As noted in Part III of this series, the Las Vegas Review-Journal’s terribly flawed “Judging the Judges” project, unfortunately, was not conducted by the RJ or its reporters.
It was actually produced by the Women’s Research Institute of Nevada, whose stated mission on its website “is to understand and improve the lives of women and girls in our state through research, education, and action.”
Indeed, the Institute says it’s “dedicated to teaching and mentoring women and others who want to learn more about gender issues” and produces “scholarly work that yields new insights into the lives of experiences of women.”
Talk about gender bias!
And if that’s not enough to cast doubt on the the survey itself, consider this anonymous comment submitted by one of the participating lawyers in the project…
“Judge Pomrenze, ironically, hates women, including your female family law client, and female attorneys.”
Nah, there’s no gender-biased undertone to this project, is there?
Wait, wait. It gets worse. I researched the researcher.
The project was directed by a UNLV associate professor named Rebecca Gill – neither a lawyer nor a judge – who explained that she and her team were “solely responsible for the data collection and the analysis of the resulting data found in our report.”
In fact, Ms. Gill got her doctorate in “political science.”
A college poli-sci professor? Like Democrat Rep. Dina “Impeach the Bastard” Titus? What are the chances this gal might just be a liberal? Well, let’s see…
“Dr. Gill is heavily involved in issues of gender and intersectional equity in academia,” according to her bio on UNLV’s website. “Dr. Gill’s #MeToo story gained national media attention, and she remains dedicated to finding ways to combat sexual harassment and support survivors.”
Among her published/co-published works…
- Competitive Advantage: Electing Women as Judges
- Do Voters Prefer Women Judges?
- How Masculinity Can Shape Judicial Decision Making
- Chivalry, Masculinity, and the Importance of Maleness to Judicial Decision Making
- Are Judicial Performance Evaluations Fair to Women and Minorities?
- Implicit Gender Bias in State-Sponsored Judicial Performance Evaluations
- Implicit Bias or Outright Sexism?
- Gendered Justice: The Complex Relationship Between Gender-of-Judge, Gender-of-Attorney, and Gender-of-Litigant Effects in Immigration Appeals
- How Judicial Performance Evaluations are Failing Women & Minorities
Sorry, but I’m not feeling much objectivity here. It certainly seems like the “Judging the Judges” judge is more of a liberal feminist activist than unbiased researcher. Maybe that’s just me.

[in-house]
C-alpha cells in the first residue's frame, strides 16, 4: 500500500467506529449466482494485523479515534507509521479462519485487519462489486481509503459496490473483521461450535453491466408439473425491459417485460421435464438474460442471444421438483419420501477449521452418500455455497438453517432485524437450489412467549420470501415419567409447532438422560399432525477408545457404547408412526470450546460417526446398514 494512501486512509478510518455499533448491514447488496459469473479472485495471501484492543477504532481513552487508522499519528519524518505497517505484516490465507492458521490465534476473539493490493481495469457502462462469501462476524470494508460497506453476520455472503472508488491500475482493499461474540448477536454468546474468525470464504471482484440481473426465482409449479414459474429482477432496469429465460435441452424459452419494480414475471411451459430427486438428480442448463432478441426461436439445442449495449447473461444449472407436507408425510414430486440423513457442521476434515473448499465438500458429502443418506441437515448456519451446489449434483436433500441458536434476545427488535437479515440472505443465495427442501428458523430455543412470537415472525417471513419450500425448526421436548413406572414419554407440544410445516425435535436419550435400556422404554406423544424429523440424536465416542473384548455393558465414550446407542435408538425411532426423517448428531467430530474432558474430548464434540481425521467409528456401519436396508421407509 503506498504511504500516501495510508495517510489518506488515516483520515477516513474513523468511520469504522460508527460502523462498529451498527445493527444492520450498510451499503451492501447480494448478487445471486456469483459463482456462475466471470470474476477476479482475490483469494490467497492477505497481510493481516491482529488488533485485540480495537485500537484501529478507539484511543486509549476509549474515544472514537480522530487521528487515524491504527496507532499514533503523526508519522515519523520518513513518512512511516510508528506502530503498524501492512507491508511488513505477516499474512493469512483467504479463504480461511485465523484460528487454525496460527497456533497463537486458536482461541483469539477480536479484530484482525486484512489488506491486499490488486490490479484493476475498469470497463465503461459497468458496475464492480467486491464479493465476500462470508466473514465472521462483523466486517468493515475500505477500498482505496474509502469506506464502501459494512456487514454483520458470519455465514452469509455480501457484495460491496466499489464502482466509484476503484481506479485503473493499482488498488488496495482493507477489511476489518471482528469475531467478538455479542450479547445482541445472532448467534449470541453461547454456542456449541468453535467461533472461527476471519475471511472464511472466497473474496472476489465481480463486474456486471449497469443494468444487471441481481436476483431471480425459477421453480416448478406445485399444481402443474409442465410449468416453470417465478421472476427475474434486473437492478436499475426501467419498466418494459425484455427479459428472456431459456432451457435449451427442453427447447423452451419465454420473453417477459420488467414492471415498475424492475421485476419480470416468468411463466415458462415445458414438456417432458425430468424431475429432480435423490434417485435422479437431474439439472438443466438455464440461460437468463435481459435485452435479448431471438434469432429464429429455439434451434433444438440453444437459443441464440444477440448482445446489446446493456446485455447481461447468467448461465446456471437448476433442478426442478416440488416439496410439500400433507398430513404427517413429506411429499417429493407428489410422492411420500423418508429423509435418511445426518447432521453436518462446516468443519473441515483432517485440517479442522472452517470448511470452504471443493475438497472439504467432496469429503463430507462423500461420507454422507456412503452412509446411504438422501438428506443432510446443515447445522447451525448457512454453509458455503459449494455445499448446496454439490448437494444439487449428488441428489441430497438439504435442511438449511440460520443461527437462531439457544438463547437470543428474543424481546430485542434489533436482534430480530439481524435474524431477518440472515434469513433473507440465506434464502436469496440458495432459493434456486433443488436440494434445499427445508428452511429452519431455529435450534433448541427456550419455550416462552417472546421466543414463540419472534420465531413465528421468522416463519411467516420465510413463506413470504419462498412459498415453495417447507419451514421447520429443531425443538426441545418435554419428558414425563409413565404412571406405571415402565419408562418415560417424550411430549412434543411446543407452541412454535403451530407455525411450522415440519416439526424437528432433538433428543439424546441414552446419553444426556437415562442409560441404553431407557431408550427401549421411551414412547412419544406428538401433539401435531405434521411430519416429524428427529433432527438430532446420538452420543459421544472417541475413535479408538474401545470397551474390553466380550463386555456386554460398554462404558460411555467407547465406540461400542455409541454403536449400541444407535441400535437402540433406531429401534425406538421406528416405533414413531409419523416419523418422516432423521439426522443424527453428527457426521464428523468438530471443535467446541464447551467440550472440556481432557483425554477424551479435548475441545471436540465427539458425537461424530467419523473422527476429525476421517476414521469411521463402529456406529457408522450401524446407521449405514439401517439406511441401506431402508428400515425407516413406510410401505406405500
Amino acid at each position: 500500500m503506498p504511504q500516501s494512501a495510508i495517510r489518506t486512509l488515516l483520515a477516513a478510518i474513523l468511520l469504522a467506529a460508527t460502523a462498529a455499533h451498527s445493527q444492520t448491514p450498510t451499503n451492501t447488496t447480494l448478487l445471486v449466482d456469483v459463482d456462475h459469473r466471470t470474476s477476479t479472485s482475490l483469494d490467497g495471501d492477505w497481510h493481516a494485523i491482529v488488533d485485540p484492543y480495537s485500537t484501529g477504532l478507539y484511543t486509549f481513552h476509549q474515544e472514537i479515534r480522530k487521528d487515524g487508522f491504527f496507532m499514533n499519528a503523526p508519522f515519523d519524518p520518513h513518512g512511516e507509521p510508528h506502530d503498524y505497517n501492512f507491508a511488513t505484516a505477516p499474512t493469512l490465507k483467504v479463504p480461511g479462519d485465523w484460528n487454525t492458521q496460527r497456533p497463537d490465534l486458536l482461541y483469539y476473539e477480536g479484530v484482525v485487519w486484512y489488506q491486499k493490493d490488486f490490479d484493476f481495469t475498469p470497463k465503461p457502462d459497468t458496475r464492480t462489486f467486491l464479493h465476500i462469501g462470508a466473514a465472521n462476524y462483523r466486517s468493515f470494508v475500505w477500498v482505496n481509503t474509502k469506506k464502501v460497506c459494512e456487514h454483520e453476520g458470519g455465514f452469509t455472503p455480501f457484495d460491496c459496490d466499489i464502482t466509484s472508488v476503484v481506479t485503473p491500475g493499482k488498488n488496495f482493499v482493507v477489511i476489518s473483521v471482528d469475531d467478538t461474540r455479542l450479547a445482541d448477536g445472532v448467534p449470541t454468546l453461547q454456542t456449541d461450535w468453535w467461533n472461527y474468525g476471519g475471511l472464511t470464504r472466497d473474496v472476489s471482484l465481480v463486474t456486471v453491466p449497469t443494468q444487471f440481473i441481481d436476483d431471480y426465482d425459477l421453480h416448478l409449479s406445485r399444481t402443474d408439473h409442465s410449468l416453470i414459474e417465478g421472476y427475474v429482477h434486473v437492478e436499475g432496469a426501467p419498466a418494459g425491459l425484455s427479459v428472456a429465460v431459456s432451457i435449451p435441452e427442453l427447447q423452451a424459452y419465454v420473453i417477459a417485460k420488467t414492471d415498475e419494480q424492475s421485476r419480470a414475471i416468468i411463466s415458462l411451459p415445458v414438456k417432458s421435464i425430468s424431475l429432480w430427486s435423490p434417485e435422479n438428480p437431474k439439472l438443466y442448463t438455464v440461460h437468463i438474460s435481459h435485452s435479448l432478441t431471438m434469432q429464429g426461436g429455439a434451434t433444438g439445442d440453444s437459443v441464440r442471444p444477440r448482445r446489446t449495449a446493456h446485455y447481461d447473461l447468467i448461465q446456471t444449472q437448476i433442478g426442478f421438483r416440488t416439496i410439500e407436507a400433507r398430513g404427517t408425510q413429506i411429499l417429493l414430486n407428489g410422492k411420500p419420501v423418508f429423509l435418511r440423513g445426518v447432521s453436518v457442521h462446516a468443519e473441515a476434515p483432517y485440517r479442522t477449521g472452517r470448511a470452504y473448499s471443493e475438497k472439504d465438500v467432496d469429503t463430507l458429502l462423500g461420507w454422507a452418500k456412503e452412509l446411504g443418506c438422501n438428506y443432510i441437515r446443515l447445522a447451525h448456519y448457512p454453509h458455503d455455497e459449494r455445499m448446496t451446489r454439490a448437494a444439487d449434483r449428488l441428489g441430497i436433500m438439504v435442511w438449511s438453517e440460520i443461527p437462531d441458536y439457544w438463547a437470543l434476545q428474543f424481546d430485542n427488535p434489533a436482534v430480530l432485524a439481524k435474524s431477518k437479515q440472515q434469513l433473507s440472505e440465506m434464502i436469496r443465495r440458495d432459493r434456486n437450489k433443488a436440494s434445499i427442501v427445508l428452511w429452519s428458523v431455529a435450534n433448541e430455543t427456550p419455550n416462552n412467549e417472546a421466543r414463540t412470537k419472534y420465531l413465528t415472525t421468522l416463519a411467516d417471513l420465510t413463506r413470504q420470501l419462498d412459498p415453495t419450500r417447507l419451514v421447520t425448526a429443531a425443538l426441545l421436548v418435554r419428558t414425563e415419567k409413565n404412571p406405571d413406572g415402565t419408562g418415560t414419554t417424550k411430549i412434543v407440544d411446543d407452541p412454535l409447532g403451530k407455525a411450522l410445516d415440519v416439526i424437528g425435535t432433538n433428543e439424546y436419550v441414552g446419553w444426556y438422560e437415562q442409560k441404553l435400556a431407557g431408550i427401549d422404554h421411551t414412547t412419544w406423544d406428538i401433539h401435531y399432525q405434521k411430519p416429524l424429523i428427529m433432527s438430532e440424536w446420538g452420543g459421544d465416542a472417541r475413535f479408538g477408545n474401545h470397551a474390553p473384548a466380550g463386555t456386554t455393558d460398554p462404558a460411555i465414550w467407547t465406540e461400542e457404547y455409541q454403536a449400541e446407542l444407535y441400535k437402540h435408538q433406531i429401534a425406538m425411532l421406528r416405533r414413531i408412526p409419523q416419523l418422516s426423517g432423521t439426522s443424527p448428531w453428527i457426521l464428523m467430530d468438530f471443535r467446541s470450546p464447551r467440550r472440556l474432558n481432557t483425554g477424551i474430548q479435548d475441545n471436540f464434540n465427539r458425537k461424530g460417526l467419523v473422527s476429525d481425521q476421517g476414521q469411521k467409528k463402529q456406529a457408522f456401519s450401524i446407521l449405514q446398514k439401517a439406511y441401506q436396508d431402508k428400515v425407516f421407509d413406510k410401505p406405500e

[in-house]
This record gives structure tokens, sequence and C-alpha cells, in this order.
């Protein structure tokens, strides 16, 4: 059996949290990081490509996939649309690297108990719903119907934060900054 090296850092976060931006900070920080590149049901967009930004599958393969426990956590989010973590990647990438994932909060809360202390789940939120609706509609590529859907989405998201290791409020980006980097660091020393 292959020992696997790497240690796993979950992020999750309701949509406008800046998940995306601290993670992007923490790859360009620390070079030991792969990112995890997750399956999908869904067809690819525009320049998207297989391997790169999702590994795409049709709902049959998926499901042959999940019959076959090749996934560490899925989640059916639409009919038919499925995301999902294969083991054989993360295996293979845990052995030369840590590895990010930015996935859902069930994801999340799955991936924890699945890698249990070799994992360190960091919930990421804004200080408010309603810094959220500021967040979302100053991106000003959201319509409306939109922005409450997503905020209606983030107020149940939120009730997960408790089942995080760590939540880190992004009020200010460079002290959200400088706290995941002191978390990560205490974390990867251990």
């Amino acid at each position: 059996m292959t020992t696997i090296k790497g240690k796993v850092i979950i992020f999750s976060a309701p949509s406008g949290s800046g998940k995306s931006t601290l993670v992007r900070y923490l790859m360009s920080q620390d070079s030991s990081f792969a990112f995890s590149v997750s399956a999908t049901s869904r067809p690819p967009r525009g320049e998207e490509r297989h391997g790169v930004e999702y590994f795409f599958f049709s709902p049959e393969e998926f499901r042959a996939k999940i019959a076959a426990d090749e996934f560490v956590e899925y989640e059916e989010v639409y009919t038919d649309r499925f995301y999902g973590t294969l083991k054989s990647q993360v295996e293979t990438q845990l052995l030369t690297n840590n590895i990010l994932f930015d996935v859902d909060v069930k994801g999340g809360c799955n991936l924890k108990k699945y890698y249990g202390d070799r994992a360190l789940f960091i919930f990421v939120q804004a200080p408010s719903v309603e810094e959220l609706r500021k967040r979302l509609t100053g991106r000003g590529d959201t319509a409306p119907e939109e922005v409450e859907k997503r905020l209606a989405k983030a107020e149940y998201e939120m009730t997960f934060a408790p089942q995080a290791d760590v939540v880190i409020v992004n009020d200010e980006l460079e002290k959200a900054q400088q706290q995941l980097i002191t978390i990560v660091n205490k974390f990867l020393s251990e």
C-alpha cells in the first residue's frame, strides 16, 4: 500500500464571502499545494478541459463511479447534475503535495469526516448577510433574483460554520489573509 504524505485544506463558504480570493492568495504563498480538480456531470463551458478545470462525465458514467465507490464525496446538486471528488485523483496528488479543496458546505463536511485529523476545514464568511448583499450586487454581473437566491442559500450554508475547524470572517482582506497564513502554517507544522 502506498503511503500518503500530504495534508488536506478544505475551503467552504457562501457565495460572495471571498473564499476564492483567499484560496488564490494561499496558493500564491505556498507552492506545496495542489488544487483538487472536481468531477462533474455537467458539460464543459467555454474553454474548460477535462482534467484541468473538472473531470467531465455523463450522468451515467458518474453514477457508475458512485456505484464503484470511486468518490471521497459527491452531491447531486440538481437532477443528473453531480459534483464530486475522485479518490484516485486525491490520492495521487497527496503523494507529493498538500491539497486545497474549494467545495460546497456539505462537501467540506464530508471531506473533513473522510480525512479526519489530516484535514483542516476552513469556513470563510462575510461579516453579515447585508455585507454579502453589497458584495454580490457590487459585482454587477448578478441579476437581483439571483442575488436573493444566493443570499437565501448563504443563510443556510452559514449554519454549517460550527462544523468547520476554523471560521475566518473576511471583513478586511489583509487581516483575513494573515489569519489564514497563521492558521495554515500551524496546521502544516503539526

But seriously. If you were a man sitting on the bench, would you “feel” this project was free of liberal and/or gender bias?
Indeed, consider Appeals Court Judge Jerry Tao.
In its series, the RJ reported that “then-Nevada Attorney General Adam Laxalt, a Republican, endorsed” Judge Tao his 2018 Supreme Court race, adding that “Tao also received support from other state Republicans.”
It went on to note that some anonymous respondents to the anonymous poll “felt that Tao could be biased in terms of race, gender (and) religion” and “some anonymous comments suggested his rulings sometimes carried conservative political undertones.”
Indeed, one of the published comments from one of the anonymous lawyers who participated in the anonymous survey claimed that Judge Tao “does seem to pander some to conservative or big business interests.”
Yet no similar criticism was reported on Judge Elissa Cadish, who defeated Tao in the Supreme Court race last year, despite the fact that she was endorsed by then-Senator Harry Reid and just about every left-wing labor union in the state, including the AFL-CIO, the state teachers union and the Culinary Union.
I don’t think so. In fact, the “Judging the Judges” comments attacking Judge Tao certainly appear to be a non-stop carryover of the attacks against him during the 2018 campaign.
Indeed, the left went after Judge Tao with a vengeance for appearing to have a conservative judicial philosophy. In fact, an anonymous (of course) politically-charged ethics complaint was filed against him over a campaign flyer that included the following…
“Is the Court going to drift even further to the left or can we change its direction? Do we want a Court that gets even more liberal or can we make it one that follows the Constitution and believes in individual liberty?”
Does any rational human being not think that some of the anonymous lawyers who voted not to retain Judge Tao in Ms. Gill’s anonymous survey had an anti-conservative agenda against him and took this opportunity to stick yet another political dagger in his back?
But even allowing for the obvious political and/or philosophical bias of the anonymous lawyers who participated in the survey, the overall subjective nature of the questions and comments published by the RJ cast serious doubt about the value of these retention ratings.
I’ll take a closer look at the seemingly unseemly published comments by some of the “voters” in Ms. Gill’s “Judging the Judges” poll in the next installment of my review of this series. Be there or be square.
P.S. If you’re one of the evaluated judge willing to share the unpublished comments you received from this project, shoot them to me: firstname.lastname@example.org.